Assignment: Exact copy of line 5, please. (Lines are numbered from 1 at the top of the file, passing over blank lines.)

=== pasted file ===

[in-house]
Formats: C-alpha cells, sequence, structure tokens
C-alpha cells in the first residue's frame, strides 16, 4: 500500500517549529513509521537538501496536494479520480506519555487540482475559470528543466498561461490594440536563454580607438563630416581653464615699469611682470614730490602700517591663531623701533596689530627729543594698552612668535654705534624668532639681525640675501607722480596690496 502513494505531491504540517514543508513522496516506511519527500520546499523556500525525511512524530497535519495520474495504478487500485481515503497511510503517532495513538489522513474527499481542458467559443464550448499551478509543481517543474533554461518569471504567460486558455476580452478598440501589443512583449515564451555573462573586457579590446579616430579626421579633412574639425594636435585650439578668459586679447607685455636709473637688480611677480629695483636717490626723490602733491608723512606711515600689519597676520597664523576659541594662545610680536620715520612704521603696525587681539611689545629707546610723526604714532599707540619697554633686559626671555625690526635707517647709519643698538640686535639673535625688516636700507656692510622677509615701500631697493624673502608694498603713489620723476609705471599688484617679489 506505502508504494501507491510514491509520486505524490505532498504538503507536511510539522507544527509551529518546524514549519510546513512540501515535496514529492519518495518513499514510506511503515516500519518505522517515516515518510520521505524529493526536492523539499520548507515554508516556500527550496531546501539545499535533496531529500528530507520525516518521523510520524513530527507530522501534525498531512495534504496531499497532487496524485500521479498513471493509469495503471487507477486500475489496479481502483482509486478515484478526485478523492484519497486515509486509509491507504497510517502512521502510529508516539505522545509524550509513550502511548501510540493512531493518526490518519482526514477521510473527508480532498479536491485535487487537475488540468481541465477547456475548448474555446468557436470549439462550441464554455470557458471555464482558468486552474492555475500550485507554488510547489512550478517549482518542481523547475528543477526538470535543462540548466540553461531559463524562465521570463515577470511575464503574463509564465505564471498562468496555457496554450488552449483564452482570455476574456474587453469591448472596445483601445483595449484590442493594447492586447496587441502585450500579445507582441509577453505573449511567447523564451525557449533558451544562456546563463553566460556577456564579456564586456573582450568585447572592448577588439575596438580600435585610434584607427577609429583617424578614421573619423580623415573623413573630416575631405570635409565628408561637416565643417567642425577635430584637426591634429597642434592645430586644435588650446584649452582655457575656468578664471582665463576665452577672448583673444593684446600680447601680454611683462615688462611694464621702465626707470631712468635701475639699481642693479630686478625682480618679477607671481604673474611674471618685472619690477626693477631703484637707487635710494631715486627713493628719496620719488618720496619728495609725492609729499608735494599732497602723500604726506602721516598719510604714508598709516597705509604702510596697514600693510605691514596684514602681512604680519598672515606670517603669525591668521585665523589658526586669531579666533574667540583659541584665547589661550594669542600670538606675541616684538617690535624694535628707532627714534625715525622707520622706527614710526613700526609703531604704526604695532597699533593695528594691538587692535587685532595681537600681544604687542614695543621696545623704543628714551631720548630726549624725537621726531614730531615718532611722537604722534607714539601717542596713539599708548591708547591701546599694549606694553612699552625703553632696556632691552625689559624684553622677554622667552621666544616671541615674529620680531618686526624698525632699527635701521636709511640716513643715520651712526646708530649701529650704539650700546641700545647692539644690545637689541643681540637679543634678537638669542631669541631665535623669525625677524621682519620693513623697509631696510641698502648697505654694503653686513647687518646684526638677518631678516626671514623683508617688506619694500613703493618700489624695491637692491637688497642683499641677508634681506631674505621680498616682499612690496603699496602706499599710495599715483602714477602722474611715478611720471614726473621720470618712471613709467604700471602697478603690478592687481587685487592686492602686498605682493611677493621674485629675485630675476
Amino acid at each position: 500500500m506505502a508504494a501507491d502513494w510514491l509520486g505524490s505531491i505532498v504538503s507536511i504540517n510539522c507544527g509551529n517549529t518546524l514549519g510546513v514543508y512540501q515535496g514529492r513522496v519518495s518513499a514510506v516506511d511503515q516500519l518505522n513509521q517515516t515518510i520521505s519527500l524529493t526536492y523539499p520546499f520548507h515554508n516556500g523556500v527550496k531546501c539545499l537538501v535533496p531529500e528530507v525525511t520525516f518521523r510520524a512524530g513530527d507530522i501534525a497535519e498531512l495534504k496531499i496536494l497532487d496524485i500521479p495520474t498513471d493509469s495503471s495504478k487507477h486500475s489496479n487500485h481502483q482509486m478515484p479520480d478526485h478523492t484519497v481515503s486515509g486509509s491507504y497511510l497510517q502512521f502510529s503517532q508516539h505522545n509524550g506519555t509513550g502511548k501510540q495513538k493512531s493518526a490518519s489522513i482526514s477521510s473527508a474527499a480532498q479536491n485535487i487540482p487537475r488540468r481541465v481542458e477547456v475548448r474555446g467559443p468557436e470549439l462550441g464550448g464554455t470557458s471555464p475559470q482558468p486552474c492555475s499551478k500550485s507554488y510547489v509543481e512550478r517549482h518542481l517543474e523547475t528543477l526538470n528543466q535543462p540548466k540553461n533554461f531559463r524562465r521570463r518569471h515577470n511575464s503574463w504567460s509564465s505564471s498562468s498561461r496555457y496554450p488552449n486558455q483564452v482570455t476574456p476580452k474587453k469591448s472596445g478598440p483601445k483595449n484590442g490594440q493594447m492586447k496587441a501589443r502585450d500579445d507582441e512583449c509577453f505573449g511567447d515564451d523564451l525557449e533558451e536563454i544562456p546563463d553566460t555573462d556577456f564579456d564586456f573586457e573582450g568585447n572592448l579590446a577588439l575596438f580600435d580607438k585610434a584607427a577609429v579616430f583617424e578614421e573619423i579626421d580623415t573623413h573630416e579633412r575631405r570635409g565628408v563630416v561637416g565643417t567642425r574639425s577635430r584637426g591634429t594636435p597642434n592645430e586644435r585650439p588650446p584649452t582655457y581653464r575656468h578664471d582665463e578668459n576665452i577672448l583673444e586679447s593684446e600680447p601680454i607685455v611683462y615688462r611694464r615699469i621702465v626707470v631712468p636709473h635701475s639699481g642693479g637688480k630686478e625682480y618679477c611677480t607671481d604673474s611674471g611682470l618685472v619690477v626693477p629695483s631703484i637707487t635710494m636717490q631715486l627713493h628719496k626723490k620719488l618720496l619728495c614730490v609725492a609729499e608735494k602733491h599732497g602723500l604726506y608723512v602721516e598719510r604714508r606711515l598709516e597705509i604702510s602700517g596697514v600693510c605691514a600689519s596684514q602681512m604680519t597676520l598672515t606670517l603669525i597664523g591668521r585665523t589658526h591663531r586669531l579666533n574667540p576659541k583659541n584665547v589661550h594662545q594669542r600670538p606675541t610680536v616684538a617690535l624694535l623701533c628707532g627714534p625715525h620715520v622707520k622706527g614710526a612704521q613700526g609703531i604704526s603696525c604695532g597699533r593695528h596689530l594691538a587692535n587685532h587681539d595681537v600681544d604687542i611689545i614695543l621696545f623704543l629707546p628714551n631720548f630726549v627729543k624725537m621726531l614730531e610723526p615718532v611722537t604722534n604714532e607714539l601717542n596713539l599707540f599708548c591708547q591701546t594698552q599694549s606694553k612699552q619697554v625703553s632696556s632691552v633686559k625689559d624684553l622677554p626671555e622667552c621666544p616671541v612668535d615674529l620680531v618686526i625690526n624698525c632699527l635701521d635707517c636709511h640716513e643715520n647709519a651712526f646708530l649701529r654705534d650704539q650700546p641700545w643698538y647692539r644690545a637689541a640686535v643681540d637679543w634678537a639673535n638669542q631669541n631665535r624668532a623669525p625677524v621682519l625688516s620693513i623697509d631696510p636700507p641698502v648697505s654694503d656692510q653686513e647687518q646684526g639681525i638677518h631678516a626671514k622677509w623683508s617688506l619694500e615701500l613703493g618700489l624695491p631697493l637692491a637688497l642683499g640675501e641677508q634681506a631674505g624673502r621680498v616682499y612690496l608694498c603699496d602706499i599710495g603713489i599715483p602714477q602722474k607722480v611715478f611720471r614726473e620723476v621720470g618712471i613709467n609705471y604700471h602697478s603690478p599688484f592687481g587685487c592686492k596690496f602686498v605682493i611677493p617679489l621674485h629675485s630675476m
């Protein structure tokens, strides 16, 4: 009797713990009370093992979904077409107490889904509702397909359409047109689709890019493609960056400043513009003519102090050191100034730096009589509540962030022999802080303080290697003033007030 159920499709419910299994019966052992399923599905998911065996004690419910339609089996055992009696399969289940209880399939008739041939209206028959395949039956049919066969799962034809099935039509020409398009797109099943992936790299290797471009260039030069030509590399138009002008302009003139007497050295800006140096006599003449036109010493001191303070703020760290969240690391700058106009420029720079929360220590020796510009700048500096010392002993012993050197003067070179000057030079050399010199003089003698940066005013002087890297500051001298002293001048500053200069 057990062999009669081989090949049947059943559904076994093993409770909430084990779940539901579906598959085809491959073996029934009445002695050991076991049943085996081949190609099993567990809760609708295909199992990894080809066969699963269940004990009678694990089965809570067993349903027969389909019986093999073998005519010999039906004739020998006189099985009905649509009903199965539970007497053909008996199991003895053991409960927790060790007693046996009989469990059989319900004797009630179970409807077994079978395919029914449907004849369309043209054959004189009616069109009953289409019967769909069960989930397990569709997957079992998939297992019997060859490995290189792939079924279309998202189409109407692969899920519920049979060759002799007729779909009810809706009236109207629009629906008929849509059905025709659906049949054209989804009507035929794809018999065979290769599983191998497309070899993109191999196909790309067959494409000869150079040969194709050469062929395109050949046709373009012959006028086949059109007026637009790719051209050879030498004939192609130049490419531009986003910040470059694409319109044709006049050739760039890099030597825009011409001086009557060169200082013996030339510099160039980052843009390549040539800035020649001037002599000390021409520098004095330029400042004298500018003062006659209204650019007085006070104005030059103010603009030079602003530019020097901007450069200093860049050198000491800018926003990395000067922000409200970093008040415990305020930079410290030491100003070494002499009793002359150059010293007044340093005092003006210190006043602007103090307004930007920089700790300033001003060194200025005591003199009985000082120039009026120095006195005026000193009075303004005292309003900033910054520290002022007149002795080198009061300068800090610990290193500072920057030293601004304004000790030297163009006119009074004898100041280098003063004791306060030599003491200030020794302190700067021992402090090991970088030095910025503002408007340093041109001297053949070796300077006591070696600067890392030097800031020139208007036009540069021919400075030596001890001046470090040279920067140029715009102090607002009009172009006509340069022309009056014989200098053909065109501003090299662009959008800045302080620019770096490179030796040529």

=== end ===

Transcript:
């Protein structure tokens, strides 16, 4: 009797713990009370093992979904077409107490889904509702397909359409047109689709890019493609960056400043513009003519102090050191100034730096009589509540962030022999802080303080290697003033007030 159920499709419910299994019966052992399923599905998911065996004690419910339609089996055992009696399969289940209880399939008739041939209206028959395949039956049919066969799962034809099935039509020409398009797109099943992936790299290797471009260039030069030509590399138009002008302009003139007497050295800006140096006599003449036109010493001191303070703020760290969240690391700058106009420029720079929360220590020796510009700048500096010392002993012993050197003067070179000057030079050399010199003089003698940066005013002087890297500051001298002293001048500053200069 057990062999009669081989090949049947059943559904076994093993409770909430084990779940539901579906598959085809491959073996029934009445002695050991076991049943085996081949190609099993567990809760609708295909199992990894080809066969699963269940004990009678694990089965809570067993349903027969389909019986093999073998005519010999039906004739020998006189099985009905649509009903199965539970007497053909008996199991003895053991409960927790060790007693046996009989469990059989319900004797009630179970409807077994079978395919029914449907004849369309043209054959004189009616069109009953289409019967769909069960989930397990569709997957079992998939297992019997060859490995290189792939079924279309998202189409109407692969899920519920049979060759002799007729779909009810809706009236109207629009629906008929849509059905025709659906049949054209989804009507035929794809018999065979290769599983191998497309070899993109191999196909790309067959494409000869150079040969194709050469062929395109050949046709373009012959006028086949059109007026637009790719051209050879030498004939192609130049490419531009986003910040470059694409319109044709006049050739760039890099030597825009011409001086009557060169200082013996030339510099160039980052843009390549040539800035020649001037002599000390021409520098004095330029400042004298500018003062006659209204650019007085006070104005030059103010603009030079602003530019020097901007450069200093860049050198000491800018926003990395000067922000409200970093008040415990305020930079410290030491100003070494002499009793002359150059010293007044340093005092003006210190006043602007103090307004930007920089700790300033001003060194200025005591003199009985000082120039009026120095006195005026000193009075303004005292309003900033910054520290002022007149002795080198009061300068800090610990290193500072920057030293601004304004000790030297163009006119009074004898100041280098003063004791306060030599003491200030020794302190700067021992402090090991970088030095910025503002408007340093041109001297053949070796300077006591070696600067890392030097800031020139208007036009540069021919400075030596001890001046470090040279920067140029715009102090607002009009172009006509340069022309009056014989200098053909065109501003090299662009959008800045302080620019770096490179030796040529």